A recent appeals court decision grappled with the fine points in restoring an employee’s TSP account when he wins a removal appeal before the Merit Systems Protection Board. (Wilkes v. Department of Veterans Affairs (CAFC No. 2016-1220 (nonprecedential), 4/8/16)
This case involves Travis Wilkes, a 20-year Psychology Technician with the Veterans Administration, who prevailed against VA before the MSBP when he appealed his proposed removal. Wilkes retired rather than face removal, but appealed his proposed removal. He won. The Board ordered the agency to retroactively reinstate Wilkes, which encompasses back pay, interest, benefits, including TSP.
The agency’s actions with regard to Wilkes’ TSP account are the subject of the recent appeals court decision. While the agency made matching contributions to his TSP account retroactively, it referred Wilkes to the Federal Retirement Thrift Investment Board (FRTIB) if he had any questions about his individual account. It’s not clear whether he followed this advice, but what is clear is that Wilkes disagreed with how the retroactive TSP contributions were allocated. He ended up going back to the MSPB to complain that VA had not complied with the Board’s order. He argued the additional contributions had been misallocated to the “G Fund” instead of the “C Fund,” and that the agency failed to reimburse a TSP loan that had been converted to a taxable withdrawal when he was forced to retire. (pp. 3-4)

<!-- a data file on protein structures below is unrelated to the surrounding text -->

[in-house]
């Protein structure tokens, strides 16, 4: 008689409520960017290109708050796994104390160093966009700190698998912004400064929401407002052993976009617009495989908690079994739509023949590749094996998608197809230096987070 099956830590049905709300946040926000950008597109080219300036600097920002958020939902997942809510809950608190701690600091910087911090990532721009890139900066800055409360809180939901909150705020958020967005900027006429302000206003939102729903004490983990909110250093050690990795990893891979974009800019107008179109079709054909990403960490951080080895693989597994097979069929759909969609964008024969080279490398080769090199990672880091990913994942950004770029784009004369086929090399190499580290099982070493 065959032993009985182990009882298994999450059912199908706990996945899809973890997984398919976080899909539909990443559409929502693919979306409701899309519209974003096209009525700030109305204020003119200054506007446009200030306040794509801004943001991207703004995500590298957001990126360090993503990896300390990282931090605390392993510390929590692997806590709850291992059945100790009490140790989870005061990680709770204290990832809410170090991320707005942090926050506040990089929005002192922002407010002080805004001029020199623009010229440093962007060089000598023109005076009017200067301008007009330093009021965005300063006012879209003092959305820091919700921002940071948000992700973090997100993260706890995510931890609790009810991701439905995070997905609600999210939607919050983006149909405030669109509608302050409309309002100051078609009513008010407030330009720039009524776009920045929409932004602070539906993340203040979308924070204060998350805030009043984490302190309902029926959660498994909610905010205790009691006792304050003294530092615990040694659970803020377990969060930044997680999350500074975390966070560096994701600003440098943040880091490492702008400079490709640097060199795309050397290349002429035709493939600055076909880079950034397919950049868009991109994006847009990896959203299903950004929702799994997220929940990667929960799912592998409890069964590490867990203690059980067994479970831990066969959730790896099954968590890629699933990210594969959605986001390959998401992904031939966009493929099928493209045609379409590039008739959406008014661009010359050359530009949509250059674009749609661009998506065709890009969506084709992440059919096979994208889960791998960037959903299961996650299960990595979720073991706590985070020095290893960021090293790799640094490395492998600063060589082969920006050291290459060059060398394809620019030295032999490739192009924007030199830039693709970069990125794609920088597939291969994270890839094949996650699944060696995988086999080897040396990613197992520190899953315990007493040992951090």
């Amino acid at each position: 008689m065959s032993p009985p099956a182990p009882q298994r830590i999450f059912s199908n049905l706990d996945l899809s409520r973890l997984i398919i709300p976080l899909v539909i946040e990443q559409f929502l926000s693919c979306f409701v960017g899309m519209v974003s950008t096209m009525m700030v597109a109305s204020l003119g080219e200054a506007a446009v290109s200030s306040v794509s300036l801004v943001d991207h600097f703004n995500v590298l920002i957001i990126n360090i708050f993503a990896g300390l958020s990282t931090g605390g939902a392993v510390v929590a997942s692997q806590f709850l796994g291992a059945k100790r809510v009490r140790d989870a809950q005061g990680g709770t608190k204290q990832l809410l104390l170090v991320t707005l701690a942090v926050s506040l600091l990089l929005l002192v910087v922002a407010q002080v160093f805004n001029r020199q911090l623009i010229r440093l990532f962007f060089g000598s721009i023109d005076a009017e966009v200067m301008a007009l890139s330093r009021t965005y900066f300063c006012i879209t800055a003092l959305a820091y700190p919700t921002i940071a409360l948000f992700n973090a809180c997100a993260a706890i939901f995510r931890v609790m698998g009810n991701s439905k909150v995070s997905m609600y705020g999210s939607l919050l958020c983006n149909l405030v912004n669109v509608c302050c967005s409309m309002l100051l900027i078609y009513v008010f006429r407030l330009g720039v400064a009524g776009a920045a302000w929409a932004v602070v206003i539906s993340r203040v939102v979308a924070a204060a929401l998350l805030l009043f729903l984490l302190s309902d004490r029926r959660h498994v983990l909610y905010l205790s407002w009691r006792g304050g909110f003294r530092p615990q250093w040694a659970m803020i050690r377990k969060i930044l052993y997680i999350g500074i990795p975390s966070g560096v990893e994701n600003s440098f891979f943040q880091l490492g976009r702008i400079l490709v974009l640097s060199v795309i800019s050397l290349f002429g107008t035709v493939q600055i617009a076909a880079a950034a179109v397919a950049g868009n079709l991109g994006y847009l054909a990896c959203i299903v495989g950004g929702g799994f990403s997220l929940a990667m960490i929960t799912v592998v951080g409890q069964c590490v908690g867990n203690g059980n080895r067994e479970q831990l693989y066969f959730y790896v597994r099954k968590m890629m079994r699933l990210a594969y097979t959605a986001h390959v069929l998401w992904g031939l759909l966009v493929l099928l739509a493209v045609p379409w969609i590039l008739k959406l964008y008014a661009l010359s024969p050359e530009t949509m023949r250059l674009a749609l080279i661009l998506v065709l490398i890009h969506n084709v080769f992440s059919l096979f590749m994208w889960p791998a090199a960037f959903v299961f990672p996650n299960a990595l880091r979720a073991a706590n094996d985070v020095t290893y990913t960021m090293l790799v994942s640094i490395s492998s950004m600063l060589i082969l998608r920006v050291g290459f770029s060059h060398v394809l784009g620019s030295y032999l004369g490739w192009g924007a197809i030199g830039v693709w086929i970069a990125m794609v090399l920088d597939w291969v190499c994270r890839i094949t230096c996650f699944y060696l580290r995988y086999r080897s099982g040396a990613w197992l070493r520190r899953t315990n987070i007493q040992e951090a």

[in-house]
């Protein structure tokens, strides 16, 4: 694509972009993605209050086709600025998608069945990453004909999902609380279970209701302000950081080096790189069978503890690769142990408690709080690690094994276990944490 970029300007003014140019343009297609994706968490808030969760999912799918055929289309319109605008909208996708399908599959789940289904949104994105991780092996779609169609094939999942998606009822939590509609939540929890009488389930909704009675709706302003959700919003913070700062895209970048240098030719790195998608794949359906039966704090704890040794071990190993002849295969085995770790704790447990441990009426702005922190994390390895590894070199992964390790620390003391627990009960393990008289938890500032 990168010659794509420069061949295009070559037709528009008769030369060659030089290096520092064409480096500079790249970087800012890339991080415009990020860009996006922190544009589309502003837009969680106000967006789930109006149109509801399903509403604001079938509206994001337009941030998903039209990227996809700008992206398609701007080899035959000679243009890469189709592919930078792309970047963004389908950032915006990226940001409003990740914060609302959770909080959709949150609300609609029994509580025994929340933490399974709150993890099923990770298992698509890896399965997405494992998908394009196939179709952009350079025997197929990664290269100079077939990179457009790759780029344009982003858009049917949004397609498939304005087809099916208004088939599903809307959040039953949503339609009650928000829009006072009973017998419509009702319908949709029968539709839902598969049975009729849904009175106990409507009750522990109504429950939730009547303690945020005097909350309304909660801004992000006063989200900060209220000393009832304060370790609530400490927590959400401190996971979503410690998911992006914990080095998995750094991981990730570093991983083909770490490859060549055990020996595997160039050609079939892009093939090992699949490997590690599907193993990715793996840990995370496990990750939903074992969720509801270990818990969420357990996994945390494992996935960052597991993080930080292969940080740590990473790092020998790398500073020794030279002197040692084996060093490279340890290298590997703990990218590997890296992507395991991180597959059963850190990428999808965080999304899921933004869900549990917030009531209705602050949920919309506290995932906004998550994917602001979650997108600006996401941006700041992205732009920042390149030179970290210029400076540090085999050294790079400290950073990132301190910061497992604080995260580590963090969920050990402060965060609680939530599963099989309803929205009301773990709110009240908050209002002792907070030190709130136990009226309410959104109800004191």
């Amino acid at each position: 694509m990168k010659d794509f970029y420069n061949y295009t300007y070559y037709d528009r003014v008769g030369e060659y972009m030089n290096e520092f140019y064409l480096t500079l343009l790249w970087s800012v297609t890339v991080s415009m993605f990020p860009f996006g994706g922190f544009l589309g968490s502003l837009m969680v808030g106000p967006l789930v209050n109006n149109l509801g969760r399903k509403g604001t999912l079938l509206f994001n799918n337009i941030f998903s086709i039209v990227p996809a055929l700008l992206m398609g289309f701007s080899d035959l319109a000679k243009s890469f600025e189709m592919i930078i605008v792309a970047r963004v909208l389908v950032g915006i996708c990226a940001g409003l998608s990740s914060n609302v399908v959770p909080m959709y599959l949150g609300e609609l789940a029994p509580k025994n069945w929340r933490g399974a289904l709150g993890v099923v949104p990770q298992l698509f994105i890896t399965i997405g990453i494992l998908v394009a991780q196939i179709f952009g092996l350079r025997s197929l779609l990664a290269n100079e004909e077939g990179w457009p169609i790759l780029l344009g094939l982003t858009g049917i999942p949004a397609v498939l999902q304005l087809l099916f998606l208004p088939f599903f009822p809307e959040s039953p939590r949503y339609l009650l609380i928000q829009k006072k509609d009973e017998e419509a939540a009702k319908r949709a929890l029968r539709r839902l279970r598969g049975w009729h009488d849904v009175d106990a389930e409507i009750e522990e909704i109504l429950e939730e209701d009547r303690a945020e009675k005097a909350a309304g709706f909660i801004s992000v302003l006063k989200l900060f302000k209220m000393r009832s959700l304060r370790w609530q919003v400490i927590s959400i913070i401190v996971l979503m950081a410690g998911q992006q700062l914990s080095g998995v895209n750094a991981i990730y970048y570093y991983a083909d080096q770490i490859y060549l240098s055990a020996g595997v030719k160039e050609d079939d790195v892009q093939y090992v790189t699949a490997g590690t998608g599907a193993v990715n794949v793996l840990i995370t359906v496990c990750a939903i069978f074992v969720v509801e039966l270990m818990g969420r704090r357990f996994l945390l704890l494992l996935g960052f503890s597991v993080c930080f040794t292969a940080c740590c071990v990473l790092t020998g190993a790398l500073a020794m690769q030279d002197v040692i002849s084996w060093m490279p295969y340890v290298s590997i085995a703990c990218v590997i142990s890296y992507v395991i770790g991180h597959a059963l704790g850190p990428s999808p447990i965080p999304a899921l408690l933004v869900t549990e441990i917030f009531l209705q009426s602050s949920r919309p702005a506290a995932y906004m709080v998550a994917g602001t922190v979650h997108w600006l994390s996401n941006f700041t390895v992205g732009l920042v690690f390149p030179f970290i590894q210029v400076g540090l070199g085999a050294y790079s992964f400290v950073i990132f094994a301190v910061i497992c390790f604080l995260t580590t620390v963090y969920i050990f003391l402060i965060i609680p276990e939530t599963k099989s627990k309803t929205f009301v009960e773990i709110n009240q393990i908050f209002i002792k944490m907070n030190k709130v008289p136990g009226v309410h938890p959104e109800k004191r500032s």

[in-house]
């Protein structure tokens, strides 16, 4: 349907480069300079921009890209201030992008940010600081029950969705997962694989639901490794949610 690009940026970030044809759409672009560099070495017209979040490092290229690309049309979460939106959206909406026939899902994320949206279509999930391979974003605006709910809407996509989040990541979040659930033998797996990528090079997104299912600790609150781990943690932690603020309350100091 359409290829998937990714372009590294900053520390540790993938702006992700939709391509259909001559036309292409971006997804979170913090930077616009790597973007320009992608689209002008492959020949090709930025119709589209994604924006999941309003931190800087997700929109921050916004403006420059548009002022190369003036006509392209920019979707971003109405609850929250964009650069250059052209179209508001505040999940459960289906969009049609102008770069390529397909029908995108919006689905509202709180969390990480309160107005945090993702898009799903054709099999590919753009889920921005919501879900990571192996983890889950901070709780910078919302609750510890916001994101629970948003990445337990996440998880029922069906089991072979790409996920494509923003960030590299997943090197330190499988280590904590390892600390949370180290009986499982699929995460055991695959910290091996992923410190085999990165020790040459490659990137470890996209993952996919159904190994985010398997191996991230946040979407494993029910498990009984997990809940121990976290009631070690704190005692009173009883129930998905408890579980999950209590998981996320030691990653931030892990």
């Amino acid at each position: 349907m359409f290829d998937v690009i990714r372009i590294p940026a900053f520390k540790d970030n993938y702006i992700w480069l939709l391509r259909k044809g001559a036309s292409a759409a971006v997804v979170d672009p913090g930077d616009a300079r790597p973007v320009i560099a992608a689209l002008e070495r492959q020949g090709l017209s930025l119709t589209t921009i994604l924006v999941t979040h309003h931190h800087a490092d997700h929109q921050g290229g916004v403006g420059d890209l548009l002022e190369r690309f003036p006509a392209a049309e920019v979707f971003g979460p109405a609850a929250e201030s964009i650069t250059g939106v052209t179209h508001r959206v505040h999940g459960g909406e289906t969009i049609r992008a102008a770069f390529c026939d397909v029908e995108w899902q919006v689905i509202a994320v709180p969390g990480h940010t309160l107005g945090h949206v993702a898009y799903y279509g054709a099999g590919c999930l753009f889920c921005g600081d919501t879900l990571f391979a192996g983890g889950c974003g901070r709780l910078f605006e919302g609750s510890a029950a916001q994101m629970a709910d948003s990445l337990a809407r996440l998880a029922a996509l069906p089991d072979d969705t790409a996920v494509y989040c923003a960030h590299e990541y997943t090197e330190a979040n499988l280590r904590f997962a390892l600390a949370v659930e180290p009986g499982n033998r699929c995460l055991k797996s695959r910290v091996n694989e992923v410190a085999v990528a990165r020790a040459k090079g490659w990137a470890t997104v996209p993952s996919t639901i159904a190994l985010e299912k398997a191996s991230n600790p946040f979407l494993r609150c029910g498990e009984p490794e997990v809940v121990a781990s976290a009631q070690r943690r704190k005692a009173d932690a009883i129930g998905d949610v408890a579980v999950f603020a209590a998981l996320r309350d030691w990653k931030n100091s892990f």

The agency testified that it had sent the retroactive allocations to the TSP and they were put in the G Fund “per an automatic setting that [Mr. Wilkes] could change by contacting the [FRTIB], as only he could implement such a change.” (p. 4) The Administrative Judge found the agency had acted properly, that VA had made the correct matching contributions to Wilkes’ TSP account, and that the VA had nothing to do with the TSP loan. Since VA had complied fully with the MSPB reinstatement order, the AJ and the full Board declined to order VA to do anything further. (pp. 4-5)
Mr. Wilkes headed to the federal appeals court to argue his case. Shortly thereafter, Wilkes learned the FRTIB had corrected the deposits to allocate them to the C Fund, so this part of his appeal was “abandoned.” (p. 6)
Wilkes additionally contended that VA was required to reinstate his TSP loan and make up for the fact that it had been converted to a taxable withdrawal when he was forced to retire. Not so, rules the court:
“Mr. Wilkes, not the VA, had an obligation to seek reinstatement of his TSP loan….[I]f an agency reinstates a wrongly separated TSP participant, the participant must notify the TSP within ninety days of reinstatement to restore any previously withdrawn amount to the TSP account. …However, the regulations do not require the TSP to automatically restore a participant’s loan, nor do they require the agency to notify the participant of the right to restore a TSP loan previously treated as a taxable distribution.” (pp. 7-8)
Bottom line: Mr. Wilkes has himself to blame for any problems encountered with TSP allocations and loans.